About the Village
At the turn of the century, an electric railway called the Aurora, Elgin, and Chicago streaked across the prairie farmland. This land was owned by German farmers: the Cables, Meyers, Karnstedt, and Biermanns. They had settled here in the 1850's and 1860's.
Two subdivisions sprang up - Villa Park in 1908, and Ardmore in 1910. Summit Avenue was the dividing line. In 1914, the two were incorporated as Ardmore. In 1917, the name was changed to Villa Park.
Two wealthy men, 'Colonel' J.L. Calhoun, and Charles C. Heisen, figured prominently in the early development. The Wander Company of Bern, Switzerland opened its only American plant, Ovaltine, in 1917.
The population boomed in the 1920's. The Aurora, Elgin, and Chicago Railroad was largely responsible for the rapid growth. Professional and business people were attracted to 'country' living. Buyers of lots were given inducements of 20 apple trees, or 200 baby chicks. Schools were built, churches opened, community organizations were formed, and a 5¢ newspaper was introduced. Members of the Women's Club gathered books in a little red wagon for a library.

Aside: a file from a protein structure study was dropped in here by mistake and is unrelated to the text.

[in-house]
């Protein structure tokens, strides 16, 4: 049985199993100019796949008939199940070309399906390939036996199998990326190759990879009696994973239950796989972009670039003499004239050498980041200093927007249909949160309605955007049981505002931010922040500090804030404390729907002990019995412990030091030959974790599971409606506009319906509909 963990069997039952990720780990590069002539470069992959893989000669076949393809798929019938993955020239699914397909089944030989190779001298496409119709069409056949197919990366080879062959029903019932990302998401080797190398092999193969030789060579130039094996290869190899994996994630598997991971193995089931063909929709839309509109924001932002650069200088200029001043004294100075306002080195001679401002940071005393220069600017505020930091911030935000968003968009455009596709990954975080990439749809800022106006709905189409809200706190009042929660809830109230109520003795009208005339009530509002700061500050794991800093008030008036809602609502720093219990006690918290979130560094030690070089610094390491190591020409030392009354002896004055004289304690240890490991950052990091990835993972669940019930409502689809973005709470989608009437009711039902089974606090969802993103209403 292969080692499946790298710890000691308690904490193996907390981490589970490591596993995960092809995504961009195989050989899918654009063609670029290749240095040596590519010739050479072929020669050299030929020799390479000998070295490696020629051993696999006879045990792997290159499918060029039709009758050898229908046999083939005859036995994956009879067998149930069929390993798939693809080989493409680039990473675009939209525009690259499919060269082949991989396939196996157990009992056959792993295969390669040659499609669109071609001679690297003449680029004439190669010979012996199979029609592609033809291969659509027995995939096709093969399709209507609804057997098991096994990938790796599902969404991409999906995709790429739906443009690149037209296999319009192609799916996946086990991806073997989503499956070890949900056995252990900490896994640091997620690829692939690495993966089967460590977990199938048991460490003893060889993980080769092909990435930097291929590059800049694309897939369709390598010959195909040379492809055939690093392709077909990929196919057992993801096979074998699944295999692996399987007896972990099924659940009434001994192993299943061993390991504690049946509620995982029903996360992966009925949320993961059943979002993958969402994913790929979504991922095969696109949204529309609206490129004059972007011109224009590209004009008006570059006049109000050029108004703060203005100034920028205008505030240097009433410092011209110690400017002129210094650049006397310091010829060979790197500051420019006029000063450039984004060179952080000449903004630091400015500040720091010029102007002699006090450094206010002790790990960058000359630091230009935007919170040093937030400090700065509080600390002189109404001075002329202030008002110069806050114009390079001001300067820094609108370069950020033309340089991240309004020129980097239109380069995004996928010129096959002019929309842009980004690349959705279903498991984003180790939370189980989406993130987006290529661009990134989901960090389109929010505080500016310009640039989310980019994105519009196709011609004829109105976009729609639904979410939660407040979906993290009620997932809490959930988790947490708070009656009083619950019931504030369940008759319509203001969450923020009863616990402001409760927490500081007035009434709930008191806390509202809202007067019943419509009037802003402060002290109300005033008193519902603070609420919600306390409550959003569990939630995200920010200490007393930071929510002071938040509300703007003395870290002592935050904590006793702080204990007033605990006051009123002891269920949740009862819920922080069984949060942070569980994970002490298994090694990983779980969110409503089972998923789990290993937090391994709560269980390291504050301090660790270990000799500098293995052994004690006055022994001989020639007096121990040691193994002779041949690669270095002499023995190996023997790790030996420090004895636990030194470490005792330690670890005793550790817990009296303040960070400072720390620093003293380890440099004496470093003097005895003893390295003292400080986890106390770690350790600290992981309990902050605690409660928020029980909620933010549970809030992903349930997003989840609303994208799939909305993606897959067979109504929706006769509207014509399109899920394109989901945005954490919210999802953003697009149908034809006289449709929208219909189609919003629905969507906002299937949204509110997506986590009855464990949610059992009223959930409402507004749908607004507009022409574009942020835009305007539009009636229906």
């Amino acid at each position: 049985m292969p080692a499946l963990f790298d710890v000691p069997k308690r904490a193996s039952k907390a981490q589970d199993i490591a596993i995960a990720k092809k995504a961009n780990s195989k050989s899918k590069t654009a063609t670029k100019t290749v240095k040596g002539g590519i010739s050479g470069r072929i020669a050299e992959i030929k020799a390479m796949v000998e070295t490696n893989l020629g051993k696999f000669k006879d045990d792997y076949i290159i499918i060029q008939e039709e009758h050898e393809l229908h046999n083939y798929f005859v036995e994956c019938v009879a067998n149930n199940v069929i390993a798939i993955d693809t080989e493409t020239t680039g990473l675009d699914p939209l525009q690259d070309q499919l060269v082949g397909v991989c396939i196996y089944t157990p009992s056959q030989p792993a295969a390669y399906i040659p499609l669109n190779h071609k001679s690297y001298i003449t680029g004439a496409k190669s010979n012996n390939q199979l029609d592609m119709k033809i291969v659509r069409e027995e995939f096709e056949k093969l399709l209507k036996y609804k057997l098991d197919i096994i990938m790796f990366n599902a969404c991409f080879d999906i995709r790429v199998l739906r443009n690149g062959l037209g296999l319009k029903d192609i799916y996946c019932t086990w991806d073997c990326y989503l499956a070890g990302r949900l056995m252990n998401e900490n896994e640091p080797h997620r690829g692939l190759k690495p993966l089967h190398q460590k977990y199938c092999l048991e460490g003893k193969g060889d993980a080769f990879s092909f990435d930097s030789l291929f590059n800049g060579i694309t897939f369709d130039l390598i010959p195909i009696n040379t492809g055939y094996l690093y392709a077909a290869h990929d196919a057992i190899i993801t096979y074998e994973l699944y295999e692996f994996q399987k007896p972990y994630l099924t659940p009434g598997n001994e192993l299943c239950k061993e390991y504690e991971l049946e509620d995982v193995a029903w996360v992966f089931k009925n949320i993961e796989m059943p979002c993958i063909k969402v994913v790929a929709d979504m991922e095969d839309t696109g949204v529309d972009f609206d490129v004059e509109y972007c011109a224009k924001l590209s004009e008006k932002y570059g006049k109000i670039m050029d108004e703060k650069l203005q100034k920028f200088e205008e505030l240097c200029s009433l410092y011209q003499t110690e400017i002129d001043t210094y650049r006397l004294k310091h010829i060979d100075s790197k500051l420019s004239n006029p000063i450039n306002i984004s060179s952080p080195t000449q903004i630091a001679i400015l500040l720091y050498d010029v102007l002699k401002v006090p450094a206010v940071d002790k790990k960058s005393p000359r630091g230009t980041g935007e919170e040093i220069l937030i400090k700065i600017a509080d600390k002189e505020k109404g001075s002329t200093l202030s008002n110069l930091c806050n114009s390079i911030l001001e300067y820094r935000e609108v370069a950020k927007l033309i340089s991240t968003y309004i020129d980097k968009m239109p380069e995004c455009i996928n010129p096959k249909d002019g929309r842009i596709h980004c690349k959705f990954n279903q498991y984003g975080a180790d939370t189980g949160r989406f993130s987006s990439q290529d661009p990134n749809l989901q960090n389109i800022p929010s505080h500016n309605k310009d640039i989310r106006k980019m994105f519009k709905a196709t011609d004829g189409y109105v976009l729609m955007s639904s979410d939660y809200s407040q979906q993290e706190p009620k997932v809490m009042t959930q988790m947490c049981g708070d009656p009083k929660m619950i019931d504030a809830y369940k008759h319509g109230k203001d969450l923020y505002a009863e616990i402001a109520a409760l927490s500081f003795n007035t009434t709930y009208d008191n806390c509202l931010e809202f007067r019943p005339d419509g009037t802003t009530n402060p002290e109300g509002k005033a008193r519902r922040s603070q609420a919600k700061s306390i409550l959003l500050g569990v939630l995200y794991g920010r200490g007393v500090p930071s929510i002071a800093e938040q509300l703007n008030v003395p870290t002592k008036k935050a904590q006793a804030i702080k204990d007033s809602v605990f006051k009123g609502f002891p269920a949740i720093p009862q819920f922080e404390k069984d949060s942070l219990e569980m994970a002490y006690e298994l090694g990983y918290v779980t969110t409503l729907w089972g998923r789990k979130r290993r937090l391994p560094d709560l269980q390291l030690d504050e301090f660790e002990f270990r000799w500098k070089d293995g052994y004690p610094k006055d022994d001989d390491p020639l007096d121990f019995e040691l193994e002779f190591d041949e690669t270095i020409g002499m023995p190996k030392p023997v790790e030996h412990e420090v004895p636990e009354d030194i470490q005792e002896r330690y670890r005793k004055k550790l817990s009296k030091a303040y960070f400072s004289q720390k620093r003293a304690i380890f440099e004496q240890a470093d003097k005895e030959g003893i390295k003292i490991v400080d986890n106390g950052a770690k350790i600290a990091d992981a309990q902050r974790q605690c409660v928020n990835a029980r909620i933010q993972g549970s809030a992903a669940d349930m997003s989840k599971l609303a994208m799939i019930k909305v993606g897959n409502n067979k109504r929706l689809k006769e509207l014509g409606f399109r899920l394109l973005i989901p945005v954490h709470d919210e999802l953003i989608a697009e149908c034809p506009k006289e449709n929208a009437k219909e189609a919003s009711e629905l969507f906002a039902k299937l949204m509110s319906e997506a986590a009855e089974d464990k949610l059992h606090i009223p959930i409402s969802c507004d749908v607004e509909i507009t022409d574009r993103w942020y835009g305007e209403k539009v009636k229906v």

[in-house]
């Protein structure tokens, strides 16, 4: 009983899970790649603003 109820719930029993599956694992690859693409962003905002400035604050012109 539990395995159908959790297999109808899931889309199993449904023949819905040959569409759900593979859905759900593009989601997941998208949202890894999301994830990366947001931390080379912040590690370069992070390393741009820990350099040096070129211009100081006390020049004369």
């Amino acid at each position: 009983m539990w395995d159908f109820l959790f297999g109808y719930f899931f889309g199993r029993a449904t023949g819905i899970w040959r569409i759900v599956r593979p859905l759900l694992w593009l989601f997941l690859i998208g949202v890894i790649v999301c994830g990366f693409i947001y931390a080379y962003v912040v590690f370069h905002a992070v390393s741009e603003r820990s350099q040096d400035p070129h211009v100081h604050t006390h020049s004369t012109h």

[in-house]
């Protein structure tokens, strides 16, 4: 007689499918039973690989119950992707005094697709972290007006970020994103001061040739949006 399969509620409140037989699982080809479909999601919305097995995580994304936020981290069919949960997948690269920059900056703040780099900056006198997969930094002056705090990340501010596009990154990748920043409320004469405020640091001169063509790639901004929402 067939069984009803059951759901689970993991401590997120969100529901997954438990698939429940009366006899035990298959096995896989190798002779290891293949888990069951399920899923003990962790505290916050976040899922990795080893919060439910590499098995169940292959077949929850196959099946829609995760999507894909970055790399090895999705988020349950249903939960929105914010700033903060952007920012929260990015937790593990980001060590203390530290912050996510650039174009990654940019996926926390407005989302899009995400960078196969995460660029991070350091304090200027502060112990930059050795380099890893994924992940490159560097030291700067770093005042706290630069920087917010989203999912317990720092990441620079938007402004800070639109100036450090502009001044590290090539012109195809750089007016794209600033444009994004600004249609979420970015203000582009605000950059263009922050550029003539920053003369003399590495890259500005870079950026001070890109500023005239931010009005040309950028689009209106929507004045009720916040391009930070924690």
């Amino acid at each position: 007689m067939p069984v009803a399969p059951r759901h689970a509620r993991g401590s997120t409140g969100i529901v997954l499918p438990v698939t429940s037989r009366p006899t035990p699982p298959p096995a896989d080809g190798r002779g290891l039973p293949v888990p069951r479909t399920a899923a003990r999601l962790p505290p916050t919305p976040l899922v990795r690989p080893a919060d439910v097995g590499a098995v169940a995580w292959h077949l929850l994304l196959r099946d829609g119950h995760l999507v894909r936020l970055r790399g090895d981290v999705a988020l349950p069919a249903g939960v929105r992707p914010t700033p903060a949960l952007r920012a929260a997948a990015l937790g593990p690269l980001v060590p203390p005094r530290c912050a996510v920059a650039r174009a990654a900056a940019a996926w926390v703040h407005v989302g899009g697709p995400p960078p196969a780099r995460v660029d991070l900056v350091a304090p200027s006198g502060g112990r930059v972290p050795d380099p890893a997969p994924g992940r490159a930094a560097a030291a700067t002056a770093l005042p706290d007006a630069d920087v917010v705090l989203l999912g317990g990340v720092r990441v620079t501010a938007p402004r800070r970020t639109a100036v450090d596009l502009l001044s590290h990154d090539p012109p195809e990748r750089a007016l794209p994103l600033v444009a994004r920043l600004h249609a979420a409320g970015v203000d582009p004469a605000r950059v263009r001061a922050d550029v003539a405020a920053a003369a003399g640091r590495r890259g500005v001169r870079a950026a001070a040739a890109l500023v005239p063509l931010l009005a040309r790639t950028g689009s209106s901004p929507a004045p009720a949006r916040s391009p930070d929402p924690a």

In the 1930's, when many banks closed, the Villa Park Trust and Savings Bank survived. The village grew rapidly during the post World War II period. The population soared from 8,000 to its peak of 25,000 in 1965. New churches came, businesses flourished, parks were created, and a beautiful new library was built.
Today, Villa Park provides a good life for its 22,517 residents. They enjoy a 'small town' atmosphere, excellent schools, outstanding police and fire protection, 'state of the art' paramedic service, and exceptional recreational facilities. Transportation is good, and health services are outstanding. Service clubs are very active.
Villa Park residents are comfortable with a wide variety of housing, and convenient shopping. An active society enabled Villa Park to have both Chicago, Aurora, and Elgin Railroad stations placed on the National Register of Historic Places. Both railroad stations are located on the Illinois Prairie Path, a national Historic Trail. In 1988, Villa Park received the coveted Governor's Hometown Honorable Mention Award, for their three year volunteer campaign to install ornamental memorial lighting on the Villa Park Prairie Path.
Business people and our community leaders continue to address problem areas in the village while planning for the future of Villa Park.